Spotlight on research: Professor Pasachoff organizes trip to view solar eclipse

Professor Jay Pasaschoff plans on travelling to Oregon with students and alumni to observe the first solar eclipse to occur in the U.S. in 99 years. Photo courtesy of

This summer, assorted faculty members and 16 alumni of the College will join Professor Jay Pasachoff and his research students in Oregon to view a total solar eclipse.

“We’ll be spending the first two months of the summer [on campus] learning about the sun and the equipment we’re going to be using,” Pasachoff said. The preparation will culminate in a trip to Oregon where, on Aug. 21, the moon will pass directly in front of the Sun, completely blocking, or “occulting” the sunlight.

“During the two minutes of totality, we get to see the structure of the everyday halo of the sun that is normally hidden behind the blue sky,” Pasachoff explained. He and his research team will be studying the sun’s inner corona with spectrographs. “It was discovered some decades ago that there are certain emissions at specific colors that come from iron atoms that are so hot they’ve lost about half of their electrons.” For that to happen, the atoms must be heated to at least 1,000,000 degrees Celsius. The eclipse thus offers a unique opportunity for researchers to measure the temperature of the sun’s corona. “No spacecraft can study this part of the sun,” he said.

Pasachoff hopes the eclipse viewing will inspire others to pursue astronomy as it did for him. His appreciation for the phenomenon developed when he was a first-year student at Harvard. “There happened to be an eclipse that was visible from an airplane in Marble Head, Mass. just two weeks after school began. My professor took 11 of us up in a borrowed airplane and the view of the eclipse was wonderful,” he recalled. “The others and I were hooked.”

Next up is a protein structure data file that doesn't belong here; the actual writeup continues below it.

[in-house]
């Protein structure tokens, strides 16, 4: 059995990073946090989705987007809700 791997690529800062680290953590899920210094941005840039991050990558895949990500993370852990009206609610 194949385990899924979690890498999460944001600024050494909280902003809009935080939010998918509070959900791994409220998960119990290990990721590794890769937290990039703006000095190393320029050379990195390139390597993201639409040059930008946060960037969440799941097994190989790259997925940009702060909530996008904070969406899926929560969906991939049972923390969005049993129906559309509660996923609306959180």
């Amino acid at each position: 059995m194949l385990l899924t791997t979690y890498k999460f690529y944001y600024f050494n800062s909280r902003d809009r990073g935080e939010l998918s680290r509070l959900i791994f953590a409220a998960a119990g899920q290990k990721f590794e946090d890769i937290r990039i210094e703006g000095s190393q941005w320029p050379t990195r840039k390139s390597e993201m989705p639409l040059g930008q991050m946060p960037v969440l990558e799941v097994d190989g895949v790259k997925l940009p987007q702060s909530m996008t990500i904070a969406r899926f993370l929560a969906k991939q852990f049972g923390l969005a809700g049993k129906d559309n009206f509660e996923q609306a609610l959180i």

Pasachoff has been chasing solar eclipses ever since. His field work has taken him all over the world, from neighboring Canada and Mexico to more far-flung countries like Chile, Iceland and Spain, to name just a few. “I have colleagues from all over the world,” Pasachoff reflected. Of the 65 expeditions he has made, over half have been to view total eclipses — but these were all outside of the United States. He has ventured to Hawaii, California and Washington, but these have all been for annular and partial eclipses. “There’s a total eclipse somewhere in the world about every 18 months,” Pasachoff explained, “but rarely in the United States.”

The eclipse this year will be the first total eclipse to cross the U.S. in 99 years, and is expected to draw both domestic and foreign spectators. Throughout the course of his career, Pasachoff has received so much hospitality from people in different countries and was adamant that “it’s our turn to welcome them here.” In addition to his artistic and educational preparations for the events, he is also been hard at work making sure the entire scientific community can witness the event. “I’ve been writing letters for some of my colleagues to get their American visas,” he said, “to people in China, in Japan and in Bulgaria.”

The invitation extends to U.S. residents as well. “I’m working with a task force from the American Astronomical Society to persuade 300,000 Americans to travel to that path,” Pasachoff said. Students are encouraged to participate, too, of course. “We don’t want Williams students to miss this one.”

While Oregon might seem like a long way to travel, Pasachoff emphasized the rarity of this opportunity to see a solar eclipse so close our doorsteps. The path of totality is only 70 miles wide, but it stretches over 3,000 miles from Oregon to South Carolina. “For [people in the path of totality], it’s a matter of just going outside to see it,” Pasachoff said.

Those who don’t live in this narrow corridor can get a map of the affected areas on websites like, or, a website which Pasachoff himself helped to coordinate with the International Astronomical Union. But for the best view, those able to travel should visit Oregon with the researchers. “Twenty years of satellite images have shown the western part of the track to be clearer than the eastern track,” he said.

I asked Pasachoff about what advice he would give to first-time viewers. “Don’t spend all the time looking at [your] camera’s viewfinder,” he recommended. Though it may be tempting to record the moment, Pasachoff spoke so rapturously of the event that it’s hard to imagine a Snapchat video could do the eclipse justice. So, if the tail-end of your summer is free and you can make it into the slim path of totality, heed the expert’s advice: “Just enjoy it.”